“Hey Vermont! What do you have to say about this?!” “Doesn’t Vermont get Canadian health care?” “I didn’t know anyone actually lived up there…how do you like the socialism?”
Maybe it was the nametags announcing our origin, or maybe it was the glazed look in our eyes as we wandered into the warm Texas climate, but as Vermonters at the American Medical Association Interim Meeting in Dallas this past November, my colleagues and I got a lot of attention and even more interesting questions from our fellow attendees. As medical student members of the AMA representing our state and region and serving on several committees within the AMA-Medical Student Section, we traveled to Dallas with a few very specific goals in mind. Goal one: Serve our individual roles on our committees, attend programming, and learn as much as possible from the largest physician lobbying group in the country. Two: Attend the meeting of the general assembly, where policy is made, and vote on behalf of Vermont (on one resolution in particular – more on that later). Three: Expand Vermont’s visibility within the AMA, and answer some questions.
One of the most exciting developments at this year’s meeting was the passage of a resolution in support of state-by-state efforts to address healthcare outside of the ACA (Obamacare), including single payer. For context, Vermont’s Green Mountain Care is the first and only state-based attempt at such a system, so this resolution is of particular interest to Vermonters. The University of Vermont AMA is a co-author on this piece of policy along with several other medical schools. Spearheaded by Brad Zehr of Boston University, this resolution is the product of a year of collaboration and a major step forward for the Medical Student Section, and the AMA in general, as it is the first time it specifically highlights single payer as a possible effective strategy for healthcare reform and universal coverage.
Working to write and pass a single resolution across several schools and multiple individuals was a long process that began last winter, before the annual meeting in Chicago. The UVM AMA chapter was contacted by Brad Zehr, then a first year like ourselves, to sign on as co-authors to a strongly-worded resolution that proposed single-payer as the only solution for achieving universal coverage in the United States. Through a number of maneuvers at the Annual Meeting in Chicago last June, this resolution was pushed to the end of the docket, then quickly voted down. It seemed that we had struck out too far too fast to gain the support of the AMA-MSS. However, Brad continued to lead a smaller number of schools through the summer and fall, and we revised the resolution to include other possible options to achieve universal coverage.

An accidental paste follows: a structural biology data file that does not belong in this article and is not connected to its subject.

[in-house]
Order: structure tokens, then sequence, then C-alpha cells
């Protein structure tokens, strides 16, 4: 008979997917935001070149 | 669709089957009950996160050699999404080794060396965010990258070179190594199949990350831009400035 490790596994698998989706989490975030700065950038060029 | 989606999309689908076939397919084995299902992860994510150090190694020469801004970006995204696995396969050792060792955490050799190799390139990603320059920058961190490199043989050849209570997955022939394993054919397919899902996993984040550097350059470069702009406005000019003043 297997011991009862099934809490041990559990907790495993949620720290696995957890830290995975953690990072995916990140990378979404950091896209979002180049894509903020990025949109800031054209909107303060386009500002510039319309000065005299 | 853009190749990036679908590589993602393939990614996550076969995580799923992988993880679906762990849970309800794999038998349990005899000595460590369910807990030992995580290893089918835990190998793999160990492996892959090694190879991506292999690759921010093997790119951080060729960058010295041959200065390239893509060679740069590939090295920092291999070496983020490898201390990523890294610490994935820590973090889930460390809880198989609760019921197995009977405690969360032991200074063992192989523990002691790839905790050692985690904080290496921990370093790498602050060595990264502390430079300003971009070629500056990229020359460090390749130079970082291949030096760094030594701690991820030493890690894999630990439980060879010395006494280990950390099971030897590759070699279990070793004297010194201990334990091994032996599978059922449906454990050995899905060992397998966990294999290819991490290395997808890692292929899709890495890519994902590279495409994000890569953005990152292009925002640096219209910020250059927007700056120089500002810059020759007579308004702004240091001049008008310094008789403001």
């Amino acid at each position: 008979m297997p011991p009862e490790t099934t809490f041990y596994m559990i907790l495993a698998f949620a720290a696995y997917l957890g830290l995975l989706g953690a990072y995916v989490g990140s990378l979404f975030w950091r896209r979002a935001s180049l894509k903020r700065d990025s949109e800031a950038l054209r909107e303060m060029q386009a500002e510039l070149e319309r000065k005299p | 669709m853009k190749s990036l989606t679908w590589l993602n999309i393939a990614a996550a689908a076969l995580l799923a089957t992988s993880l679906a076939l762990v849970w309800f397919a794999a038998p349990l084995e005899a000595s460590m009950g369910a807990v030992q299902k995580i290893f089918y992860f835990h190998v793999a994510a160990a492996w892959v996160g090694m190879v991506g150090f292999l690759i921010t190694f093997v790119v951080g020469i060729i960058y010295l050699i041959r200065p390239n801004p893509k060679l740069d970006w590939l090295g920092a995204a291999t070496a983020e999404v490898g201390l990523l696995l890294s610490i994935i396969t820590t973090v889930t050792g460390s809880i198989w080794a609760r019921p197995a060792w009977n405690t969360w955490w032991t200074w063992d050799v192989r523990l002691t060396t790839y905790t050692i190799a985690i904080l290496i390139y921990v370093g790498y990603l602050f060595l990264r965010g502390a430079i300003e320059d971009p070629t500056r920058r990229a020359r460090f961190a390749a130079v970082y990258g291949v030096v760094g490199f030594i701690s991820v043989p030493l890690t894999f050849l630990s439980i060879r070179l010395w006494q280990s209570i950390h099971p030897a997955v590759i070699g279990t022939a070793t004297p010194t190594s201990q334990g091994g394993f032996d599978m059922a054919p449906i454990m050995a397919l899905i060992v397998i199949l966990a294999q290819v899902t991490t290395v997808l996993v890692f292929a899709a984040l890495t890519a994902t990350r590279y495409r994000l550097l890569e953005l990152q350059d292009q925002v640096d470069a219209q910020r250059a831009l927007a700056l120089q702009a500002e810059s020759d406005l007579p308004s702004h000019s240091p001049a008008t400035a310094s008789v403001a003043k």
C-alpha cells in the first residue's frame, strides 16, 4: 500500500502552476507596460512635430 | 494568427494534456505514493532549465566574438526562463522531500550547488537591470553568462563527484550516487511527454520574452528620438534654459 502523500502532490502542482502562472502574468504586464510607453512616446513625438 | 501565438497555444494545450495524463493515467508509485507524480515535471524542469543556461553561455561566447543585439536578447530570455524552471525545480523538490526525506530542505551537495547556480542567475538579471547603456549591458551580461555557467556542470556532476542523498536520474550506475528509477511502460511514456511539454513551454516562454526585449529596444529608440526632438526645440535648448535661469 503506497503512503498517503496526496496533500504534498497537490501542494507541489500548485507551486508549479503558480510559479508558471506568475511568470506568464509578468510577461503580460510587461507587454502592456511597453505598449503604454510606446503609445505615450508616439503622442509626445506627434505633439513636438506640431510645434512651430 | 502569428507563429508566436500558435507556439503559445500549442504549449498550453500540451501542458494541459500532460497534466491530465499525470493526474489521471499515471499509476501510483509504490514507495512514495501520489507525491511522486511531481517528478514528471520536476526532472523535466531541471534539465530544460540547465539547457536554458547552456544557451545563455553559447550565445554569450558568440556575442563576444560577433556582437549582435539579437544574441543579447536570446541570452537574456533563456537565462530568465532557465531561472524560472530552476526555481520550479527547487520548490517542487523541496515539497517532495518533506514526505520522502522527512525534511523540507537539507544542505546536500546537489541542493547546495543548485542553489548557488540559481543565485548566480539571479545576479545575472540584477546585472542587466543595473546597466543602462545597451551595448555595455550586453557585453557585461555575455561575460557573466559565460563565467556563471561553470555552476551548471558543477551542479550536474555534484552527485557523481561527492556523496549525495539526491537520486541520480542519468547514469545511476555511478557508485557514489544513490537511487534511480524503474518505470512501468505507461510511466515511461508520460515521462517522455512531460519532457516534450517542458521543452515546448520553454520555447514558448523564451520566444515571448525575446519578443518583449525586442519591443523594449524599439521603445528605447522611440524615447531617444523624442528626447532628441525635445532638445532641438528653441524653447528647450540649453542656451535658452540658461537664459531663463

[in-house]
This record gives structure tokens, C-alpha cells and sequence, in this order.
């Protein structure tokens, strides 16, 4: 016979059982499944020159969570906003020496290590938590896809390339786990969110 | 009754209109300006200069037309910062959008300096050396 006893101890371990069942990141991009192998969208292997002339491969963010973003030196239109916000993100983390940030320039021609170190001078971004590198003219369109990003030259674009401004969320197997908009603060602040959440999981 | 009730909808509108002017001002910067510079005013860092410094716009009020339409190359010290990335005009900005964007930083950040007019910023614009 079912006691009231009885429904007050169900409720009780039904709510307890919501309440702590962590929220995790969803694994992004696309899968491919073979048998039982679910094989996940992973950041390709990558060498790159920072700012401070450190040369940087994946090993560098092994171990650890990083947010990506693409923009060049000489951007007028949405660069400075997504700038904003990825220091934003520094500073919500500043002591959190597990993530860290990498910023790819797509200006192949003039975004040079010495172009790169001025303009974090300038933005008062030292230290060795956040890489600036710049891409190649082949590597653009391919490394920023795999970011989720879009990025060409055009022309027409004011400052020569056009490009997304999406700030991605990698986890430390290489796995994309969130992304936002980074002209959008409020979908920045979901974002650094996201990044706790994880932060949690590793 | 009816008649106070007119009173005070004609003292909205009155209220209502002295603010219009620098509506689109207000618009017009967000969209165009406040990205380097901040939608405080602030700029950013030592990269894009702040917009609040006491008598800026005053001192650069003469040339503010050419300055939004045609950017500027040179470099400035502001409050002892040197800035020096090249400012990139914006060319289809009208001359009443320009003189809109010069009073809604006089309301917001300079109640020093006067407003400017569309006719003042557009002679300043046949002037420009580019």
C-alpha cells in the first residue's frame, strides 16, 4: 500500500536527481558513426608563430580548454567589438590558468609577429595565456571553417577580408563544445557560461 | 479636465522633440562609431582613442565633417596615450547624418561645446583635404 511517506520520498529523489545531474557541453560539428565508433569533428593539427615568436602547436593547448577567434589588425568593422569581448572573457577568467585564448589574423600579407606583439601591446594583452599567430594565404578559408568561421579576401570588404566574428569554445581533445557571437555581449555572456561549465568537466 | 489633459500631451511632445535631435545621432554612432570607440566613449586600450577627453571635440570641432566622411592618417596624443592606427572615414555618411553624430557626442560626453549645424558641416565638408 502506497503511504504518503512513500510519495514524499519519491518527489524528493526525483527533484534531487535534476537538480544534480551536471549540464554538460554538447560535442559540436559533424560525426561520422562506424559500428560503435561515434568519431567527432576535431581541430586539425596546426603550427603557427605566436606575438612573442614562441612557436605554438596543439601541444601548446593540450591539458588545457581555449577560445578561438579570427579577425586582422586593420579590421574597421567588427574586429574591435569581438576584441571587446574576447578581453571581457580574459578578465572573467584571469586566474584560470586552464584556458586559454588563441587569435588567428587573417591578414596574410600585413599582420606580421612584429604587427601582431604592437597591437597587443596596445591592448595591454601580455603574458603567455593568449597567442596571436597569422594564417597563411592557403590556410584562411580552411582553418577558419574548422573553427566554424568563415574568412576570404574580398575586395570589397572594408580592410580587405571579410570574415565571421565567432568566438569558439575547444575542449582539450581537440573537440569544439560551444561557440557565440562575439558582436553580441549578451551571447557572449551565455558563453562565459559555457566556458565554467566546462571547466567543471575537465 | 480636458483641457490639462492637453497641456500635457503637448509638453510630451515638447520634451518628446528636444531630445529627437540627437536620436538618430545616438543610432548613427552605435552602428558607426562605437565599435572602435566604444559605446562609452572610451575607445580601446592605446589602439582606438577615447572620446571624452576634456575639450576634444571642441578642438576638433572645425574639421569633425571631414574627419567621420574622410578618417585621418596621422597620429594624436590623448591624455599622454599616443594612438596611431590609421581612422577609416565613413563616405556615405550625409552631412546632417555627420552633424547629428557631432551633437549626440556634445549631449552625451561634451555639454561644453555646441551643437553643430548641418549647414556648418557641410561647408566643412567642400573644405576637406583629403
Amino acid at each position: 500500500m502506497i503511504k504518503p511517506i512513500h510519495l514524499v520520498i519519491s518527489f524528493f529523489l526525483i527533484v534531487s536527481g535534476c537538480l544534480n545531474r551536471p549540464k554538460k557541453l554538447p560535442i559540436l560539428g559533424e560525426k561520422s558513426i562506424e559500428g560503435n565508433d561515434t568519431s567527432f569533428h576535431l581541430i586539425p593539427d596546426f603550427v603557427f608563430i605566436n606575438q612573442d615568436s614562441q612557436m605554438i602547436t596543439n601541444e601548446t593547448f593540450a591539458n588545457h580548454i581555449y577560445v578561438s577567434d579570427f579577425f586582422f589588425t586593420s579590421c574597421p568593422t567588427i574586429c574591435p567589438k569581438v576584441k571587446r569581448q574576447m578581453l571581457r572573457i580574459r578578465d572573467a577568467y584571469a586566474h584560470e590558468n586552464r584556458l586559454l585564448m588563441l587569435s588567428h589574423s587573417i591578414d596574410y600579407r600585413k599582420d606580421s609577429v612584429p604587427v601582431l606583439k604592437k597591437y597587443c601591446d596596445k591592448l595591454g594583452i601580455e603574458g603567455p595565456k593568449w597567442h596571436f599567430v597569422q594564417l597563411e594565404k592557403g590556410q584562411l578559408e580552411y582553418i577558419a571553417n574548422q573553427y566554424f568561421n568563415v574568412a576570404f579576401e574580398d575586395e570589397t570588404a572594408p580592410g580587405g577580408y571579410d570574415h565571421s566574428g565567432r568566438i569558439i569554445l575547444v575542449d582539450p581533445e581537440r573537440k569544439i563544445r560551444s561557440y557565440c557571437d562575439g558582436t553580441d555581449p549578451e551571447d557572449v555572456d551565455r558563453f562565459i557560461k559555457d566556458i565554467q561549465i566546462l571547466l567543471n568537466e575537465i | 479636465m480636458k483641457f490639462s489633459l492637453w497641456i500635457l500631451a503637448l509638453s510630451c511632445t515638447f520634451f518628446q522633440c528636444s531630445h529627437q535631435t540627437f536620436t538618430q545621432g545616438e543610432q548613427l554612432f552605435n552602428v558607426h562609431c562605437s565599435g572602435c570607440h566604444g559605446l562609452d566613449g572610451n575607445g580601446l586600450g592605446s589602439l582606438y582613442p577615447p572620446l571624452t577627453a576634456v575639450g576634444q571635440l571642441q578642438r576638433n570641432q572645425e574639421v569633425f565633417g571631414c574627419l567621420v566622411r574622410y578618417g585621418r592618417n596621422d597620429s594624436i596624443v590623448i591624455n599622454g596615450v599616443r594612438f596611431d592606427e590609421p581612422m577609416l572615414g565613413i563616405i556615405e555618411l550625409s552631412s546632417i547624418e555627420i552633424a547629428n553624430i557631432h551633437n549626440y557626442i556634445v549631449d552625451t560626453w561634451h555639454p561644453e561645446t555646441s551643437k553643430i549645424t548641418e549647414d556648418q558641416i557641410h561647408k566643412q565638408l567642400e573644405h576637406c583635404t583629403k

Once this new version was drafted and ready for Dallas in November, the next objective was to gain support and hopefully votes. This meant writing clear and well-researched testimony on behalf of the resolution and posting it for potential voters to read, and speaking about the policy with other delegates. When it came time to vote, we worried that other delegates might attempt to delete “single-payer” language, and render the resolution toothless. When our resolution came up for consideration, long lines formed at both the “pro” and “anti” microphones in the general assembly ballroom. Vermont gave testimony about our experience training in a state that is implementing an ACA waiver plan. Many schools spoke vehemently against limiting the AMA’s policy toward one stratagem or another. Ultimately, a vote was called and our resolution was adopted into official AMA-MSS policy. Vermont’s efforts—and other states should they choose that path— will be officially supported by the future physicians in the AMA.
Simply by receiving our education in Vermont, each of us will be called upon to comment on the complex process currently underway in our state. You won’t have to travel to Dallas or Chicago, put on a suit and stand behind a microphone to have it happen. It will happen in coffee shops, in the clinic, when we do our rotations and when we disperse for residency. “Hey Vermont, what do you think about…” will continue to be a question posed to all UVM medical graduates. So educate yourself! Form an opinion! Learn the basic differences between the approaches to the healthcare crisis facing our nation. It matters to us as professionals, to our patients, to our families, and to our communities.